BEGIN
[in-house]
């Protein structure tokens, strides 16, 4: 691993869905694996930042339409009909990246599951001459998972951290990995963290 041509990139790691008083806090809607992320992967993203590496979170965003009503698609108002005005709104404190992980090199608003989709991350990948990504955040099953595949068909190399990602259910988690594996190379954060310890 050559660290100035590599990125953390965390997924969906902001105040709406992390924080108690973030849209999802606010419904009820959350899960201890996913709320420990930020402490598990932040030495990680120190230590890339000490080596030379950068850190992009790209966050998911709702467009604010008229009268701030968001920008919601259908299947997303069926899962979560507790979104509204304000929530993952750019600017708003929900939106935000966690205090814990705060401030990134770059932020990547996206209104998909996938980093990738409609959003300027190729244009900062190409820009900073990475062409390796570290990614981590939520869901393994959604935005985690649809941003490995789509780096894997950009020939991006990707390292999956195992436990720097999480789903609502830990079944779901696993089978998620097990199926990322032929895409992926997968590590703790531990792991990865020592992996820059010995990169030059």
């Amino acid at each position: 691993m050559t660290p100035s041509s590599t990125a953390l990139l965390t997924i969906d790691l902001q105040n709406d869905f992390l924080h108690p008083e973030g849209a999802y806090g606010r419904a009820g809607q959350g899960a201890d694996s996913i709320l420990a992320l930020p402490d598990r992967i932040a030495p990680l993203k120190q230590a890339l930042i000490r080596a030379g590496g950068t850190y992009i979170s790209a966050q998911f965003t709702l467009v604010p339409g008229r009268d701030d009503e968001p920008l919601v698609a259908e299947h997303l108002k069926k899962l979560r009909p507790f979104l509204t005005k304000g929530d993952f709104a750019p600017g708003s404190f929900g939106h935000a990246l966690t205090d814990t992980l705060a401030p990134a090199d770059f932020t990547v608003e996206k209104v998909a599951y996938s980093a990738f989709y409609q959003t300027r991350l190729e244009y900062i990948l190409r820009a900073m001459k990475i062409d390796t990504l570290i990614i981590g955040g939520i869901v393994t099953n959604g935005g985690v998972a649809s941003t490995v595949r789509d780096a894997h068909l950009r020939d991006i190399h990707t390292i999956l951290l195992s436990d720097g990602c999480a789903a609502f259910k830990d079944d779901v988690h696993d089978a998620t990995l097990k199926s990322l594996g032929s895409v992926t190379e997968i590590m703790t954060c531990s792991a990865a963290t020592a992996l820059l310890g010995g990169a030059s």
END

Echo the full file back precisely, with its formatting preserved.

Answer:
[in-house]
């Protein structure tokens, strides 16, 4: 691993869905694996930042339409009909990246599951001459998972951290990995963290 041509990139790691008083806090809607992320992967993203590496979170965003009503698609108002005005709104404190992980090199608003989709991350990948990504955040099953595949068909190399990602259910988690594996190379954060310890 050559660290100035590599990125953390965390997924969906902001105040709406992390924080108690973030849209999802606010419904009820959350899960201890996913709320420990930020402490598990932040030495990680120190230590890339000490080596030379950068850190992009790209966050998911709702467009604010008229009268701030968001920008919601259908299947997303069926899962979560507790979104509204304000929530993952750019600017708003929900939106935000966690205090814990705060401030990134770059932020990547996206209104998909996938980093990738409609959003300027190729244009900062190409820009900073990475062409390796570290990614981590939520869901393994959604935005985690649809941003490995789509780096894997950009020939991006990707390292999956195992436990720097999480789903609502830990079944779901696993089978998620097990199926990322032929895409992926997968590590703790531990792991990865020592992996820059010995990169030059």
């Amino acid at each position: 691993m050559t660290p100035s041509s590599t990125a953390l990139l965390t997924i969906d790691l902001q105040n709406d869905f992390l924080h108690p008083e973030g849209a999802y806090g606010r419904a009820g809607q959350g899960a201890d694996s996913i709320l420990a992320l930020p402490d598990r992967i932040a030495p990680l993203k120190q230590a890339l930042i000490r080596a030379g590496g950068t850190y992009i979170s790209a966050q998911f965003t709702l467009v604010p339409g008229r009268d701030d009503e968001p920008l919601v698609a259908e299947h997303l108002k069926k899962l979560r009909p507790f979104l509204t005005k304000g929530d993952f709104a750019p600017g708003s404190f929900g939106h935000a990246l966690t205090d814990t992980l705060a401030p990134a090199d770059f932020t990547v608003e996206k209104v998909a599951y996938s980093a990738f989709y409609q959003t300027r991350l190729e244009y900062i990948l190409r820009a900073m001459k990475i062409d390796t990504l570290i990614i981590g955040g939520i869901v393994t099953n959604g935005g985690v998972a649809s941003t490995v595949r789509d780096a894997h068909l950009r020939d991006i190399h990707t390292i999956l951290l195992s436990d720097g990602c999480a789903a609502f259910k830990d079944d779901v988690h696993d089978a998620t990995l097990k199926s990322l594996g032929s895409v992926t190379e997968i590590m703790t954060c531990s792991a990865a963290t020592a992996l820059l310890g010995g990169a030059s």